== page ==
outside bookkeeping service is one example.  You may also
conduct some of your management or administrative activities
from your car on your cellphone without disqualifying your home
as your principal place of business.

Alternatively, if you conduct your business at more than one
location, whether your home can be considered your principal
place of business depends on a consideration of the relative
importance of the activities performed at each location.  If this
is not determinative, you can then take into account the time
spent at each respective location.

If, after conducting this analysis, you home can be identified
as your principal place of business then, provided you also
satisfy the trade or business and exclusive and regular use
tests, you can deduct home office expenses.


Even if you can't meet the principal place of business test,
if you use your home to meet with patients, clients or
customers in the normal course of your business, you may
still be able to claim the deduction. 

You can deduct expenses for the part of your home used
exclusively and regularly for business if you physically meet
with patients, clients or customers in your home and their
use of your home is "substantial and integral" to the conduct
of your business.

This means that the use of your home for occasional
meetings and telephone calls is not sufficient as the use of
your home is not substantial and integral to your business.


You may deduct expenses for a separate free-standing structure
such as a garage if you use it exclusively and regularly for your
business.  It does not have to be your principal place of business
or a place where you meet patients, clients or customers.

For example, if you're an internet consultant whose principal place
of business is at an office downtown, but you also use your garage
exclusively and regularly as your home office for reviewing client
websites and writing reports in relation thereto, you can claim the
home office deduction for expenses associated with your garage.


To summarize, then, to qualify to deduct expenses for the business
use of your home, you must satisfy the following tests:

1.  Your use of the business part of your home must be:

(a) exclusive (unless the storage of inventory or day-care
     facility exceptions apply); AND
(b) regular; AND
(c) for trade or business


2.  The business part of your home must be one of the

(a) your principal place of business; OR
(b) a place where you meet with patients, clients or customers
as a substantial and integral part of your business; OR
(c) a separate structure such as a detached garage you use in
connection with your business.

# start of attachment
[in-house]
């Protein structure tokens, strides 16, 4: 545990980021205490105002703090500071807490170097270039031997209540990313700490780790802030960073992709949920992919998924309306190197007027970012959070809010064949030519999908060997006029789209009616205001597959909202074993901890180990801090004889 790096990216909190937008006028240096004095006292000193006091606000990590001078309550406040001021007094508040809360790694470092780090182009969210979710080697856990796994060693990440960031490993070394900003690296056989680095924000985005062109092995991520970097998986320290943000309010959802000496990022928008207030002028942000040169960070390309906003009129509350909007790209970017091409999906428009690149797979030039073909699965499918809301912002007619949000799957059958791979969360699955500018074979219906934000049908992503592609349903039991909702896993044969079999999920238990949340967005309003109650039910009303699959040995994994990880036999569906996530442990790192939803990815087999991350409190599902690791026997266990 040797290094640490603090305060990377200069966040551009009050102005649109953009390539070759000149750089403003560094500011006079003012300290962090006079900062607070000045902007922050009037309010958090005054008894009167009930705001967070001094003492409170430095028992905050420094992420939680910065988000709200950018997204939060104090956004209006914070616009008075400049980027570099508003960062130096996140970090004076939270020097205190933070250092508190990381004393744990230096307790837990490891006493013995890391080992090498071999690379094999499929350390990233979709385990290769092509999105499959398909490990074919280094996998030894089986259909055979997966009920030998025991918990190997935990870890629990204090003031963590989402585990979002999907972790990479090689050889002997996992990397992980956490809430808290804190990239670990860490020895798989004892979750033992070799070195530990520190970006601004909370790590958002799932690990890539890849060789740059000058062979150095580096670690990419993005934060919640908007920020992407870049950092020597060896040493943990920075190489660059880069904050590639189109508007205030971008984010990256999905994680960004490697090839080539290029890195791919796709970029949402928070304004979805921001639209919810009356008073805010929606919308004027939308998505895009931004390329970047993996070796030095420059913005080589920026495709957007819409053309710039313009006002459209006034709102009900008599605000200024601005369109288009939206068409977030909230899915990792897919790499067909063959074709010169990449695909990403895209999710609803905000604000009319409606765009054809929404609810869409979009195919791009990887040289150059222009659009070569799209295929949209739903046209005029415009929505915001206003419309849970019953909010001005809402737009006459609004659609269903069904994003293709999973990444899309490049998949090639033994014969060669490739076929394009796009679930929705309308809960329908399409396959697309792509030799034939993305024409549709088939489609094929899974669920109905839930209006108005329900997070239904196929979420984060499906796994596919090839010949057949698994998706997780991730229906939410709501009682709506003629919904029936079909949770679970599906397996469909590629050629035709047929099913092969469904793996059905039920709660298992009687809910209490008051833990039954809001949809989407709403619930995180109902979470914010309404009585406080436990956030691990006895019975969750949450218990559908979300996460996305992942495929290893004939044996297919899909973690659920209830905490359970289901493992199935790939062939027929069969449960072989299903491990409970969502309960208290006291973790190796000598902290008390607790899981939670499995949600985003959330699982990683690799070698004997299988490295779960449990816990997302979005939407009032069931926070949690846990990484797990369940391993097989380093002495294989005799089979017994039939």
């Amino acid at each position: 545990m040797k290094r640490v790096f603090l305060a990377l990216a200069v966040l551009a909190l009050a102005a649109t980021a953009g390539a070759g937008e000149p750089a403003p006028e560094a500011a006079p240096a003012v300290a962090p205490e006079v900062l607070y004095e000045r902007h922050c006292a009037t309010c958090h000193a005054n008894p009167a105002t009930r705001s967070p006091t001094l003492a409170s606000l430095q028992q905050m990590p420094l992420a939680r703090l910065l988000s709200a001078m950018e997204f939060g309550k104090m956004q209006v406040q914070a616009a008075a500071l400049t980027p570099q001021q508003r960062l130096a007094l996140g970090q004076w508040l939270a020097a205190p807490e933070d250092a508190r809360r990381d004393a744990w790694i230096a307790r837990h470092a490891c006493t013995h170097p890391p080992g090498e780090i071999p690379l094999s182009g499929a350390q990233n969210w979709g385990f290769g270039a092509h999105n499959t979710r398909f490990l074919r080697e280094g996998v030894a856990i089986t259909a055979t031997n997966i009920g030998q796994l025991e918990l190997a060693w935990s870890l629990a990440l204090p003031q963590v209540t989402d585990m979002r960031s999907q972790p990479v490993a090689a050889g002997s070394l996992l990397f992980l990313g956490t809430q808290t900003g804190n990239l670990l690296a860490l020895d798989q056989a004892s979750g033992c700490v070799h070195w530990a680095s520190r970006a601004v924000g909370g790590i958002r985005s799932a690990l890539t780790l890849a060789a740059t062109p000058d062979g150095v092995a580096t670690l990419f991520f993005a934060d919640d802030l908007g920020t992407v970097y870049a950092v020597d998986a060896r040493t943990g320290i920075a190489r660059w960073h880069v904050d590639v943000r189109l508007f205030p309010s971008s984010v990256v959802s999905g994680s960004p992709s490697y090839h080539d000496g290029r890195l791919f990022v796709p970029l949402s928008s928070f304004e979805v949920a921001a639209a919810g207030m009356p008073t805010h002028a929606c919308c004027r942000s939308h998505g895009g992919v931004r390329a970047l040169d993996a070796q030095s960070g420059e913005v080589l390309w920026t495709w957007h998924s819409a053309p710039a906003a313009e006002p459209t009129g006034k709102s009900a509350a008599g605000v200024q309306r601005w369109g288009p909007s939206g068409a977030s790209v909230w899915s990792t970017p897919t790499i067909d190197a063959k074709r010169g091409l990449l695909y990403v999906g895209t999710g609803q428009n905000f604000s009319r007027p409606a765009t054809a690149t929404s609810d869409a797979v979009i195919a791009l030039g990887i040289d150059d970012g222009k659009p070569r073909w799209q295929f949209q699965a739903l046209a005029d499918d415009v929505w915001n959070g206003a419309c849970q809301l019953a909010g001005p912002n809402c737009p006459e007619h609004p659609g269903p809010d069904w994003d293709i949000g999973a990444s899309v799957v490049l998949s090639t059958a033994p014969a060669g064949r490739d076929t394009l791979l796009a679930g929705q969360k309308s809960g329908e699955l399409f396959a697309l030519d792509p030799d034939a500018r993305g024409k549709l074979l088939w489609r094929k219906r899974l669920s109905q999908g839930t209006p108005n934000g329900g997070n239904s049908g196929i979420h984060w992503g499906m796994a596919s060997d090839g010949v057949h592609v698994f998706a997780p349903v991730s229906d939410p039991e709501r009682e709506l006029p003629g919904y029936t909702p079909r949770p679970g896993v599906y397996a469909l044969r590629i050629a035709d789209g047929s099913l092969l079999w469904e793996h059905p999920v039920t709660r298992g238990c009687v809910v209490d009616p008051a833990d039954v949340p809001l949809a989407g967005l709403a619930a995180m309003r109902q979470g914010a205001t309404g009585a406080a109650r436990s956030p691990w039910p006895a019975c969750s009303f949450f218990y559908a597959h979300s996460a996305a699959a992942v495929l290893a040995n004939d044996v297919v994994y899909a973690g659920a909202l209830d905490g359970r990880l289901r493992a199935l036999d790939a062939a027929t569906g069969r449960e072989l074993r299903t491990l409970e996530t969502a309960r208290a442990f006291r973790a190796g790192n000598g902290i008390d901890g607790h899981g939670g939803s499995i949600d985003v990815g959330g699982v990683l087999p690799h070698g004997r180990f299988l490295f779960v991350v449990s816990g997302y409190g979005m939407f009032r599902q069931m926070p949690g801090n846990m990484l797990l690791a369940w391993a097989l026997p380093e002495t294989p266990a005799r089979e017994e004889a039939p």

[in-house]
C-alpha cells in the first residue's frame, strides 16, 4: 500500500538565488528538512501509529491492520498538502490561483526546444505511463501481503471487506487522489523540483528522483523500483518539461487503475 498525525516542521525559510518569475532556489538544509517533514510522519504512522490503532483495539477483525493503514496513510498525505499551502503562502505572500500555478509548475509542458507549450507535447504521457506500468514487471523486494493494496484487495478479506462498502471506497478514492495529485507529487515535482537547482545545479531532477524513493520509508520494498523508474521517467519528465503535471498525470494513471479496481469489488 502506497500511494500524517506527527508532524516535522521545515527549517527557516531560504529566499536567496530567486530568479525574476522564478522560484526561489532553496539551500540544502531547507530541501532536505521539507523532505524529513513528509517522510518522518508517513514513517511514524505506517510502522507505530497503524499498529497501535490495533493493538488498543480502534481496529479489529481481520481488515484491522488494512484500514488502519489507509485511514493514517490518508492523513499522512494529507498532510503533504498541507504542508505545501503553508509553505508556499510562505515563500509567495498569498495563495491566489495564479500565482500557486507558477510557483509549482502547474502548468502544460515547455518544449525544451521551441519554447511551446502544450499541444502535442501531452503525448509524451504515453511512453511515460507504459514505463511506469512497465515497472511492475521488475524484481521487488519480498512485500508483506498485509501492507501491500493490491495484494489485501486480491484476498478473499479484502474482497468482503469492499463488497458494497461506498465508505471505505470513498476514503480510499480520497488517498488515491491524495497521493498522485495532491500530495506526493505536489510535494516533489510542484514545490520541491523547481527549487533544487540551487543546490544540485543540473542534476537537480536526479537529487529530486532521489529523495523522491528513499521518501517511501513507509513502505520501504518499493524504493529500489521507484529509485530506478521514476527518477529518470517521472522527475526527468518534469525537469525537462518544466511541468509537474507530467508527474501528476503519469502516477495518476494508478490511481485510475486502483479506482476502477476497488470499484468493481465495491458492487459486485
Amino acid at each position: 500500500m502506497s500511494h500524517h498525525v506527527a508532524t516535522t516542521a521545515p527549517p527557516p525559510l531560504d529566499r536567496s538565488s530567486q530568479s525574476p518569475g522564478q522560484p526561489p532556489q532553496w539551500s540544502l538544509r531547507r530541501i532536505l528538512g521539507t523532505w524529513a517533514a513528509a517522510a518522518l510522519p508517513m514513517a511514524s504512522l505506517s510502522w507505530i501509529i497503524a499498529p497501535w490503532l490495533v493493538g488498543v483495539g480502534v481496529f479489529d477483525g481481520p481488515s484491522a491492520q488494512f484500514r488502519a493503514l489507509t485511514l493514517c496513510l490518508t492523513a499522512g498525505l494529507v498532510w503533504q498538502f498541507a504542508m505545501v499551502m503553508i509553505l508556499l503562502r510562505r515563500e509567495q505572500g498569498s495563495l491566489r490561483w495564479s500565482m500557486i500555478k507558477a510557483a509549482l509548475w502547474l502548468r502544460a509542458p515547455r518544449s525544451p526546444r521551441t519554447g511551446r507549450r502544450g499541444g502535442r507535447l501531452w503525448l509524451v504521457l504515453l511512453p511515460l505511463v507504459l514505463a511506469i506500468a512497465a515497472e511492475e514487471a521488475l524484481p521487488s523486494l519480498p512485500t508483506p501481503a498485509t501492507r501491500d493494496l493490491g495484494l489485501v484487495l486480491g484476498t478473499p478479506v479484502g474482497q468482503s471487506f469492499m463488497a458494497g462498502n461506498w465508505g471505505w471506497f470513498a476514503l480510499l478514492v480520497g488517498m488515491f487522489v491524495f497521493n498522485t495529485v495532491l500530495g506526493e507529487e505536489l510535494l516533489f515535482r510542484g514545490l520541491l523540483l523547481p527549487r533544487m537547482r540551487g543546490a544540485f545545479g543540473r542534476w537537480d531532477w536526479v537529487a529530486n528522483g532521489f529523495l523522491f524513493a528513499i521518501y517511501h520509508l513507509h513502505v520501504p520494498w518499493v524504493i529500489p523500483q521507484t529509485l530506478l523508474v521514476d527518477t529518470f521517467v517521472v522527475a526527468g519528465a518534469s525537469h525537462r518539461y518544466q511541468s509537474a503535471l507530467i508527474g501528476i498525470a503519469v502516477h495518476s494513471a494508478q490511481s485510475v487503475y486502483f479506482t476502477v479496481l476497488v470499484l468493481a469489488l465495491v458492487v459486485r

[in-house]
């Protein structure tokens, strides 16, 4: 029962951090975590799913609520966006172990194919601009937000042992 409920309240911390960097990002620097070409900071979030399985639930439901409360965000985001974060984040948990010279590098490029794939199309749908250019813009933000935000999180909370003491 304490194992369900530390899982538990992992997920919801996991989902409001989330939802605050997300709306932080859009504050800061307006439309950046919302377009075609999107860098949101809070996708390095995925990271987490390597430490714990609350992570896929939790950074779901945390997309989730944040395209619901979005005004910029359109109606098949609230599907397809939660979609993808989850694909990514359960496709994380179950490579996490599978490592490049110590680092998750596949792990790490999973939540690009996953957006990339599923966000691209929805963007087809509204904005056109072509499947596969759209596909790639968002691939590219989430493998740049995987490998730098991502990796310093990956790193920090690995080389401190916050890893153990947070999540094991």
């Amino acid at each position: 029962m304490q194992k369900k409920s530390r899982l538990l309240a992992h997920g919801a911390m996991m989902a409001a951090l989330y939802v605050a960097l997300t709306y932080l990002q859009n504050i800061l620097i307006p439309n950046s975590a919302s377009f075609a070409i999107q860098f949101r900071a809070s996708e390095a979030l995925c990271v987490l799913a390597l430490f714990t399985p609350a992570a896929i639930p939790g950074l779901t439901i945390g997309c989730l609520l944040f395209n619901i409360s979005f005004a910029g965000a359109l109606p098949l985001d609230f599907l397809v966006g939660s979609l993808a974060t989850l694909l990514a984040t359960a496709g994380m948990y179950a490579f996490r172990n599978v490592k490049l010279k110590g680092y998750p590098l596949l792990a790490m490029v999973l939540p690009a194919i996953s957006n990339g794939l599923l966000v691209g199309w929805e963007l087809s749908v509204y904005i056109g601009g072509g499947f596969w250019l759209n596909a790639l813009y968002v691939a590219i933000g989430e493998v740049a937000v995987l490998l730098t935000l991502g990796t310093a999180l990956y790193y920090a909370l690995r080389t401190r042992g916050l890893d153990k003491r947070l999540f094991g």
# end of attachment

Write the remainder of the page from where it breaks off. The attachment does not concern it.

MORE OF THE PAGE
Calculating your business use of the area of your home that
you are using exclusively and regularly for business purposes
is not complicated.  First, calculate the percentage of the business
area of your home as a proportion of your total home area.

Next, add up your rent or mortgage interest, utilities, repairs and
maintenance, insurance and property taxes.  Finally, multiply the
total by the percentage you calculated above.  If you own your
home, you can also include depreciation on the business
portion of your home.

Note though that you cannot deduct your home office if you have
a loss from your business or if you would create a loss by
claiming the deduction.  If you find yourself in this situation, never
fear.  Any expenses you can't claim this year can be carried forward
to future years.


So, that's the home office deduction in a nutshell.  Not too
difficult, is it?  Should you claim it?  Why or why not?

To help you answer these questions, let's wrap up with a quick
look at the pros and cons of claiming the home office deduction.

First, the big con.  Claiming the home office deduction increases
your chances of being audited.  So, be sure that your claim
is legitimate before you claim it because the odds are relatively
higher that the IRS will come knocking on your door.  Don't let
that stop you if you have a legitimate claim that's worth claiming
though as there are some significant advantages in claiming your
home office even after you consider the fact that your mortgage
interest and real estate taxes are already tax deductible.

To begin with, deducting as business expenses what would
otherwise be personal expenses reduces not only your income
tax but also your self-employment tax.  Next, if you claim for a
home office, you can deduct rent, utilities, insurance and
depreciation which you couldn't otherwise take as expenses.
Finally, a home office allows you to deduct more car expenses
because it allows you to claim the miles you drive from home
to your first business stop of the day and from your last stop
of the day back home.  This would otherwise be undeductible
commuting mileage.

Tax law is not a favorite subject of many people, I hazard to
guess.  But, dry and brain numbing as it is, strive to have at
least a working knowledge of the fundamentals.  This can help
you structure your business from the outset in a way that allows
you to take maximum advantage of the tax laws that work in
your favor and to minimize those that may work against you if
you don't plan your tax affairs effectively.  A good accountant is
your best ally when it comes to tax.  This article has hopefully
given you a working knowledge of the fundamentals of the home
office deduction but consult your accountant as to your own
particular circumstances.